20 Questions with Rebecca Burke

1. So, what’s your book all about?
I’ve published 3 novels, but given your own skew for funny, I’ll just mention What If the Hokey Pokey Really Is What It’s All About? Here’s the blurb:

“Do happy people write in diaries? Not according to Piccolo Poggioli, whose diary describes the horror of a road trip with her self-absorbed mother and heartless Irish Setter. In the vein of the Adrian Mole diaries–if Adrian were an American teenager, whose BFFs were Bing candy bars and bitter Las Vegas showgirls.”

It’s either Young Adult or Crossover, depending on how old you are when you read it.

2. What inspired you to write this tale?
I think diary-style novels are fun to read if the main character has a strong, comic voice, so I wanted to give it a try. When I wrote it, I was teaching full-time so writing in chunks—the diary entries—was easier than a sustained narrative, especially after I’d developed my main character and found her voice. It gave me a chance to use as characters some of the insane people in my family, as well as a family dog that, in retrospect, probably had Asperger’s.

3. Do you have a favorite quote about creativity/inspiration etc…? What is it?
Yes, Samuel Beckett’s “Nothing is funnier than unhappiness.” This is how the Irish have always coped with the rotten side of life, and being Irish American, I’m hard-wired for it. It has a downside, of course, because not EVERYTHING is meant to be turned into funny material. Lest there be any confusion, it does NOT mean it’s cool to laugh at those who are miserable. It has to do with seeing the comic potential in negative circumstances and the extra laugh you get it out of turning it to your advantage in a story or joke.

4. What things do you keep in your “writing space”? Do they inspire you? Confound you? Hold wires in place?
I have a lot of crap around me, which probably saps my mental energy more than inspires me. My kids colonized my office in the basement, so now I’ve colonized my husband’s upstairs office, and he’s a borderline hoarder. Fortunately my desk is in front of a large window, so I can look out at the sky and circling hawks and block out everything else, not to mention spy on my neighborhood. Nothing goes down around here that I don’t know about.

5. What is your perfect “writing space”?
I’ve had “perfect” in various locales, and it didn’t always work to my advantage. “Sort of perfect” is my desk, after there is nothing left to fritter my time away on.

6. If your car horn could play any song, which would it be? Can’t say Dixie.
Yikes, who would say Dixie?! It’s going to be St. Pat’s Day, so how about “Danny Boy.” Then I’ll be able to spot the Irish around me by noticing who’s weeping.

7. What would you name the first permanent settlement on mars?
Hokeypokeylandia.

8. How tall is the perfect sidekick? Please explain why it even matters.
It doesn’t matter unless you are seriously lazy and can’t be bothered to glance up or down significantly. I’d only want one if they had a good sense of humor and I could beat them at tennis most days.

9. If you were to mess with the time stream, what would you change? Let’s assume a hundred other people already took care of Hitler so you don’t have to say, “Kill Hitler.”
I would play with time to block George Bush Jr.’s presidency, thus putting Al Gore in the driver’s seat at a critical time environmentally. The eight years wasted doing nothing to fight climate change was a crime against humanity.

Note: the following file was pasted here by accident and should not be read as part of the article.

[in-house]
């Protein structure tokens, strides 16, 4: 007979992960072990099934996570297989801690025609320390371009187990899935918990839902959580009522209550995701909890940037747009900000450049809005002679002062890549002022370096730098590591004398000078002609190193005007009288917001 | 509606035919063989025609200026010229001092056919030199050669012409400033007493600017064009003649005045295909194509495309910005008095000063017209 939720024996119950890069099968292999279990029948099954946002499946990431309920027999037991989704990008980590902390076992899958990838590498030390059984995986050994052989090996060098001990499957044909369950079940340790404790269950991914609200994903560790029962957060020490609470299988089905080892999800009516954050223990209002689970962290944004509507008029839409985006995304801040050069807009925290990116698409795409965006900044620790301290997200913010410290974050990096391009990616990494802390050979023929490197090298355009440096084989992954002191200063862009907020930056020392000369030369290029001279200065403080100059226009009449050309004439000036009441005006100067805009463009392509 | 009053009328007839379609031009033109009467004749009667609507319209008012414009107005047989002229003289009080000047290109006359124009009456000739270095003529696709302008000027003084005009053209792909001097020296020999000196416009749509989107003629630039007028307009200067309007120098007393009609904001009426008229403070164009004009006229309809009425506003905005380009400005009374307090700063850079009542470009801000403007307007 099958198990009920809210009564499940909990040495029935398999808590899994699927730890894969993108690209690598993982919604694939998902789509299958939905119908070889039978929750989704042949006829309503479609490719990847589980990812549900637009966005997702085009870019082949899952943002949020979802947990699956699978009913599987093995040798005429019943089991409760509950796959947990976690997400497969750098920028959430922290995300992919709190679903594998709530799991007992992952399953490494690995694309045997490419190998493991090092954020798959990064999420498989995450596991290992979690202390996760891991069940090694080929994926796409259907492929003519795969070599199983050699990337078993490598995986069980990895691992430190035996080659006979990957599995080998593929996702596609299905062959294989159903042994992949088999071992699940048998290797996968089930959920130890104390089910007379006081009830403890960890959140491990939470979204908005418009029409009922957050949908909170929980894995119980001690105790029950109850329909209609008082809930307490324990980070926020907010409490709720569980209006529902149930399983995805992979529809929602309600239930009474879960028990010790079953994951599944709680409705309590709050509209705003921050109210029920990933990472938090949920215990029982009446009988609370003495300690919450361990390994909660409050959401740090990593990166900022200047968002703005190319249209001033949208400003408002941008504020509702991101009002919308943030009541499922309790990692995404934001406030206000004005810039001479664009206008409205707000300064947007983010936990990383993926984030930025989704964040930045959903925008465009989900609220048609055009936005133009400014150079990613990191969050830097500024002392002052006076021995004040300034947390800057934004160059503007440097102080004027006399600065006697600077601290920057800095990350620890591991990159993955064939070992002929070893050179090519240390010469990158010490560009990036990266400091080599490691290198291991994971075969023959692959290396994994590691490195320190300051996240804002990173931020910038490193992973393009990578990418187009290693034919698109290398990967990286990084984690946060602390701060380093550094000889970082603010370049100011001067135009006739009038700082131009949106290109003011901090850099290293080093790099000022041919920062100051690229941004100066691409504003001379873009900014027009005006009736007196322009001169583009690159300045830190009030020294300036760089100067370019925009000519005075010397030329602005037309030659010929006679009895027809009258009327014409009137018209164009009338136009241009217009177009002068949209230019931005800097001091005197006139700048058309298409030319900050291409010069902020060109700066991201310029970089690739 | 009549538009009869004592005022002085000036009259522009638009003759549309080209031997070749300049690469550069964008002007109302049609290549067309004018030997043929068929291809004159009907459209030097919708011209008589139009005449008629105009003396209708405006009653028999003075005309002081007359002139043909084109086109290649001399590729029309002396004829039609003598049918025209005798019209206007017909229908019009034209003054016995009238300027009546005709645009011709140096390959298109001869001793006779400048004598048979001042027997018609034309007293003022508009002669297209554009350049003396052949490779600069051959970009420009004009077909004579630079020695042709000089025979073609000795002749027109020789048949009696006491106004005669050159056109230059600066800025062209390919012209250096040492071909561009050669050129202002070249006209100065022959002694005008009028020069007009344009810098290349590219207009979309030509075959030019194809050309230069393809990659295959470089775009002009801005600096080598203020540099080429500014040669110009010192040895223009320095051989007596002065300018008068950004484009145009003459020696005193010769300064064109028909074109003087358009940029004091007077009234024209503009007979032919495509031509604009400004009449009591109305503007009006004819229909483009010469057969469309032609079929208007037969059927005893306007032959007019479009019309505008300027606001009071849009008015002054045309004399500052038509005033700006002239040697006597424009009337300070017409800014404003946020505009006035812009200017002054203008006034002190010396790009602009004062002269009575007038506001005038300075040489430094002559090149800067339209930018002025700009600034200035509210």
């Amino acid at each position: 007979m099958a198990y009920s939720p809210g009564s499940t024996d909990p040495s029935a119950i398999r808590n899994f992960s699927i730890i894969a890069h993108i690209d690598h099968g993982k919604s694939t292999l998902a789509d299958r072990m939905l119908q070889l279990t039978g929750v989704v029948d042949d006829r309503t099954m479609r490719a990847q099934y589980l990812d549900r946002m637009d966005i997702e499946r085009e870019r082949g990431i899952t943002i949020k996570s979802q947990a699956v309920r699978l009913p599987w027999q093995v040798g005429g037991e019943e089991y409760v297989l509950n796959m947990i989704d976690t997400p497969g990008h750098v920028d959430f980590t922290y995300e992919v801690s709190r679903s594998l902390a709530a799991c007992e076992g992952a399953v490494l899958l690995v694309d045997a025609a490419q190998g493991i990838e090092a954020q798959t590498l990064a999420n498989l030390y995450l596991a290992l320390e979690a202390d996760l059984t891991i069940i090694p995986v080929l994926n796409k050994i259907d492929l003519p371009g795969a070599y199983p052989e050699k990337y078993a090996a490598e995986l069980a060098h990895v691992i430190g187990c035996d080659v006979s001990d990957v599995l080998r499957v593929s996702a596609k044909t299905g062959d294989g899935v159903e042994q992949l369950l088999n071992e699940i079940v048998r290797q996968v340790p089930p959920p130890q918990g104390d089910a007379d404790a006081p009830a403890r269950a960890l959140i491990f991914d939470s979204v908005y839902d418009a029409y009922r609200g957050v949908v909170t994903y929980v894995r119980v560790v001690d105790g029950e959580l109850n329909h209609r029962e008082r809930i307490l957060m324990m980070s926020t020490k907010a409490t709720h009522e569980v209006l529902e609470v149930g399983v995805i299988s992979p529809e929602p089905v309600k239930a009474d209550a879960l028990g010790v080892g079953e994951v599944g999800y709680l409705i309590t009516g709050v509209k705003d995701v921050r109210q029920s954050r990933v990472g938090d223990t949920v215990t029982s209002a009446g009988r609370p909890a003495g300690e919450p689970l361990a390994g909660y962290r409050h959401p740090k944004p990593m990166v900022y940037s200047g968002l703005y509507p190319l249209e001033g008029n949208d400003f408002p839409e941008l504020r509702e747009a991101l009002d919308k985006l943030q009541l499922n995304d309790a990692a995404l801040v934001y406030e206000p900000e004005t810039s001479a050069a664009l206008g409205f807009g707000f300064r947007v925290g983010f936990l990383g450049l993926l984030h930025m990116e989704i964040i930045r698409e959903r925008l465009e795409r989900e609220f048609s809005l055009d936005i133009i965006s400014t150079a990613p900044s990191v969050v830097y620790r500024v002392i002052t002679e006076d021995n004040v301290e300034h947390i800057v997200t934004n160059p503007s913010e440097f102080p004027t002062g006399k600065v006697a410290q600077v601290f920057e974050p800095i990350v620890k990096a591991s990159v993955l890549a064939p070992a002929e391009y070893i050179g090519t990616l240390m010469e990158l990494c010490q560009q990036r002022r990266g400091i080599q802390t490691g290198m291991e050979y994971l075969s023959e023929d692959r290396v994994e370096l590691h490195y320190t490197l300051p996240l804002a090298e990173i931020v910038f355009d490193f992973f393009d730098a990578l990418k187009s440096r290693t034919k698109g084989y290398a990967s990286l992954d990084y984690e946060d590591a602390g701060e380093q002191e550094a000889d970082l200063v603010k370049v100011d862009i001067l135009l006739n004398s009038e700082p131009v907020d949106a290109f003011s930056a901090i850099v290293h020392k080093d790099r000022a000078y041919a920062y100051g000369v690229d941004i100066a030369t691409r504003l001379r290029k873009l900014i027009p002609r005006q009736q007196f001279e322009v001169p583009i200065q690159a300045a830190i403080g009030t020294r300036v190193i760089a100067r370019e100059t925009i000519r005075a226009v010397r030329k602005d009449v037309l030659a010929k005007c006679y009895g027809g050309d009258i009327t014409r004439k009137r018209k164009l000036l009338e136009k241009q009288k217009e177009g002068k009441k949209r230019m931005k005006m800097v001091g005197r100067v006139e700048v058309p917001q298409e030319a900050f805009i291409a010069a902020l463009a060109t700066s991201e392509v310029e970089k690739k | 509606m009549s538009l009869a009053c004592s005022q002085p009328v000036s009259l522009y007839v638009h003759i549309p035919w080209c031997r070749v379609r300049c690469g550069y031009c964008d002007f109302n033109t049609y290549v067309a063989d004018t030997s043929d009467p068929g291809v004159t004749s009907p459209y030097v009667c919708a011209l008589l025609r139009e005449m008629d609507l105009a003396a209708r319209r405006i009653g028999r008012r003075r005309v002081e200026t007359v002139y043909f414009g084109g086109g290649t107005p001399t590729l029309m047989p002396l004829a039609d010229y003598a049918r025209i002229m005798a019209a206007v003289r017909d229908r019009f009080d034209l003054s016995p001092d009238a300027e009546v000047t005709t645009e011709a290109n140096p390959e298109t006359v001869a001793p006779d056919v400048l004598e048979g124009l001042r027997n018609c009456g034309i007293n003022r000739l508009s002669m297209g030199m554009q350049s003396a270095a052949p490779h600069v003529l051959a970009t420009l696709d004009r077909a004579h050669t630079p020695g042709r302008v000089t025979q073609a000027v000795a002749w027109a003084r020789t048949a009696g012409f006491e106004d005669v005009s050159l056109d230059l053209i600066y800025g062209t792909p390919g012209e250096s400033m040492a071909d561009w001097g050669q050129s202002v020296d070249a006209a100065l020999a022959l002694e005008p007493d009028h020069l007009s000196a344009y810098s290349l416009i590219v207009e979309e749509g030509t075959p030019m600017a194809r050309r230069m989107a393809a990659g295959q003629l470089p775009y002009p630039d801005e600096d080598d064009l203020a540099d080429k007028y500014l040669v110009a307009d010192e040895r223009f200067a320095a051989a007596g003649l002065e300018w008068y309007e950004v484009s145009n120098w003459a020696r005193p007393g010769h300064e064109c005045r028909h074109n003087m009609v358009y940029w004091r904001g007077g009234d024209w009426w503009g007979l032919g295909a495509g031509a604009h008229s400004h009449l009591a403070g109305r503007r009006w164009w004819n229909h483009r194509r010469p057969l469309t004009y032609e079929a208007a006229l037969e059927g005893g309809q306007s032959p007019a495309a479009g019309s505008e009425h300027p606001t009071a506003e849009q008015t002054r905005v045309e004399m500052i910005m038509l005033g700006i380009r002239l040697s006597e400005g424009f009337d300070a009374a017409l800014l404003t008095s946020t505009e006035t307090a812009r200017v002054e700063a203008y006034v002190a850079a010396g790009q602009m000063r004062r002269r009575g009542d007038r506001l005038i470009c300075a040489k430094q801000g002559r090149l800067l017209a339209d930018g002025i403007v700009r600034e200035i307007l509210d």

10. Let’s say your character has a pet brown bear. What’s the bear’s name?
Something that reminds you it’s a bear, not a pet or best friend. How about Ursal.

11. If you had to give an antagonist an annoying trait, what would it be?
Being petty: it’s the worst.

12. What kind of car would your ultimate protagonist drive?
An Audi. Not showy, but beautifully engineered, powerful, and luxe.

13. You’ve got a year to travel anywhere. Where?
Difficult! With a well-padded expense account I’d hit Europe hard, especially the Scandinavian countries that are so expensive. I’d return to Spain, England and the Netherlands, where I’ve lived and abandoned part of my soul. If not-so-well-funded, then Latin America. It doesn’t seem right to die without having seen Brazil, Patagonia, or Machu Picchu.

14. You just bought a boat with your book fortune. What are you going to call it?
Fiona, just to make my husband happy and honor his dad’s old sailboat.

15. What kind of music, if any, gets you typing the fastest?
If I want to do anything fast, I listen to salsa or Latin jazz. If I also dance to it, it clears the room of any teenagers.

16. What’s the punch line to your favorite joke?
Fighting for peace is like screwing for virginity (George Carlin).

17. What lyric do you sing poorly, yet loudly?
I sing lots of old standards poorly and loudly, but I’m not going to name them as they’ll show me for the sentimental fool I am.

18. You find a portal to another world in your sink’s drain. What is this other world called? And what is the best way to clean the portal so it doesn’t smell like old food?
Baking soda and vinegar are the environmentally cool way to blast a hole through Mucklandistan.

19. Where can people learn more about you, your work or any pets you have?
They can take a peek at my Amazon author page here: amazon.com/author/rebeccaburke. Or hack my FB page, stalk me on Google, or follow me on Twitter, here: RebeccaBurkeSi

My dog Smokey prefers his anonymity, I’m afraid.

20. What’s next?
I’m revising another comic novel, Love Maniacs of the Plains, and going for as many genres as possible: Humor/Erotica/Western/Romance/Paranormal/Fantasy/Dystopian/Travel Memoir. Maybe even Steampunk because I can’t get enough of that word.

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